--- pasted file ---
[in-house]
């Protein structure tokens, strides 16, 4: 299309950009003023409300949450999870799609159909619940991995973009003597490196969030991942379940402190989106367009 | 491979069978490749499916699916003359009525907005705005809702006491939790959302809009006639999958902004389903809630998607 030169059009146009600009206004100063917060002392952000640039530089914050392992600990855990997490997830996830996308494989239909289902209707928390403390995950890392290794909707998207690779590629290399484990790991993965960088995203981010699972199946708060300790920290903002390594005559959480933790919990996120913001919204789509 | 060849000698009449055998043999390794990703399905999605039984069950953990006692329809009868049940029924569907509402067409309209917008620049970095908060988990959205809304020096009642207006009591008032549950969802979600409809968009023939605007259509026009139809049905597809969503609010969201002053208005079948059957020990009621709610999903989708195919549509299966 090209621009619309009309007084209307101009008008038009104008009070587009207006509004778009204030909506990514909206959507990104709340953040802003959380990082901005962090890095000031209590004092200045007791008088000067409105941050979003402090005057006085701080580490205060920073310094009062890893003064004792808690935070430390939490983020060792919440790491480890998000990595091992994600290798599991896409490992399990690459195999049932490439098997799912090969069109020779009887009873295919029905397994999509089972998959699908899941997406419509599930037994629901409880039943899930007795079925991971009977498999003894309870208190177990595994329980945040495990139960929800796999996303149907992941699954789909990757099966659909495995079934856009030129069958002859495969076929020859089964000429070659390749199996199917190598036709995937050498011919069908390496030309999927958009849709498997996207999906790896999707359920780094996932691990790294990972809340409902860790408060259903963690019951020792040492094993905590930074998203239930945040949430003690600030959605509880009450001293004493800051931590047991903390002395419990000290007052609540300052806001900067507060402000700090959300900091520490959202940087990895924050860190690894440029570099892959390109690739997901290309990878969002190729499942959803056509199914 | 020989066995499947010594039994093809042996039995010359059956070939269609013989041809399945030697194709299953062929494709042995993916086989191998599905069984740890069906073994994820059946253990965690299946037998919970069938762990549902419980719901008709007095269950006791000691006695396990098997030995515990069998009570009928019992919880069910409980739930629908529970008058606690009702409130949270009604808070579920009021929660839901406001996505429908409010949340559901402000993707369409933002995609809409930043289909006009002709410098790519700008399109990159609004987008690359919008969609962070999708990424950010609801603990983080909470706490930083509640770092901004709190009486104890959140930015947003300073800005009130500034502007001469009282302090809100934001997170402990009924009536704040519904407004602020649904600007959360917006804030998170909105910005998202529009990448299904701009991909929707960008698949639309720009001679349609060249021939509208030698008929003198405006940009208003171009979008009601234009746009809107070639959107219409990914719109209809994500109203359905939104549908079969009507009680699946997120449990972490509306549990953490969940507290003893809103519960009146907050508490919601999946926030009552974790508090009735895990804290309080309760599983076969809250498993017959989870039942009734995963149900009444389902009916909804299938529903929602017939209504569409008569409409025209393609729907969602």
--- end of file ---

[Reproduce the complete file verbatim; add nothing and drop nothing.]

[in-house]
């Protein structure tokens, strides 16, 4: 299309950009003023409300949450999870799609159909619940991995973009003597490196969030991942379940402190989106367009 | 491979069978490749499916699916003359009525907005705005809702006491939790959302809009006639999958902004389903809630998607 030169059009146009600009206004100063917060002392952000640039530089914050392992600990855990997490997830996830996308494989239909289902209707928390403390995950890392290794909707998207690779590629290399484990790991993965960088995203981010699972199946708060300790920290903002390594005559959480933790919990996120913001919204789509 | 060849000698009449055998043999390794990703399905999605039984069950953990006692329809009868049940029924569907509402067409309209917008620049970095908060988990959205809304020096009642207006009591008032549950969802979600409809968009023939605007259509026009139809049905597809969503609010969201002053208005079948059957020990009621709610999903989708195919549509299966 090209621009619309009309007084209307101009008008038009104008009070587009207006509004778009204030909506990514909206959507990104709340953040802003959380990082901005962090890095000031209590004092200045007791008088000067409105941050979003402090005057006085701080580490205060920073310094009062890893003064004792808690935070430390939490983020060792919440790491480890998000990595091992994600290798599991896409490992399990690459195999049932490439098997799912090969069109020779009887009873295919029905397994999509089972998959699908899941997406419509599930037994629901409880039943899930007795079925991971009977498999003894309870208190177990595994329980945040495990139960929800796999996303149907992941699954789909990757099966659909495995079934856009030129069958002859495969076929020859089964000429070659390749199996199917190598036709995937050498011919069908390496030309999927958009849709498997996207999906790896999707359920780094996932691990790294990972809340409902860790408060259903963690019951020792040492094993905590930074998203239930945040949430003690600030959605509880009450001293004493800051931590047991903390002395419990000290007052609540300052806001900067507060402000700090959300900091520490959202940087990895924050860190690894440029570099892959390109690739997901290309990878969002190729499942959803056509199914 | 020989066995499947010594039994093809042996039995010359059956070939269609013989041809399945030697194709299953062929494709042995993916086989191998599905069984740890069906073994994820059946253990965690299946037998919970069938762990549902419980719901008709007095269950006791000691006695396990098997030995515990069998009570009928019992919880069910409980739930629908529970008058606690009702409130949270009604808070579920009021929660839901406001996505429908409010949340559901402000993707369409933002995609809409930043289909006009002709410098790519700008399109990159609004987008690359919008969609962070999708990424950010609801603990983080909470706490930083509640770092901004709190009486104890959140930015947003300073800005009130500034502007001469009282302090809100934001997170402990009924009536704040519904407004602020649904600007959360917006804030998170909105910005998202529009990448299904701009991909929707960008698949639309720009001679349609060249021939509208030698008929003198405006940009208003171009979008009601234009746009809107070639959107219409990914719109209809994500109203359905939104549908079969009507009680699946997120449990972490509306549990953490969940507290003893809103519960009146907050508490919601999946926030009552974790508090009735895990804290309080309760599983076969809250498993017959989870039942009734995963149900009444389902009916909804299938529903929602017939209504569409008569409409025209393609729907969602």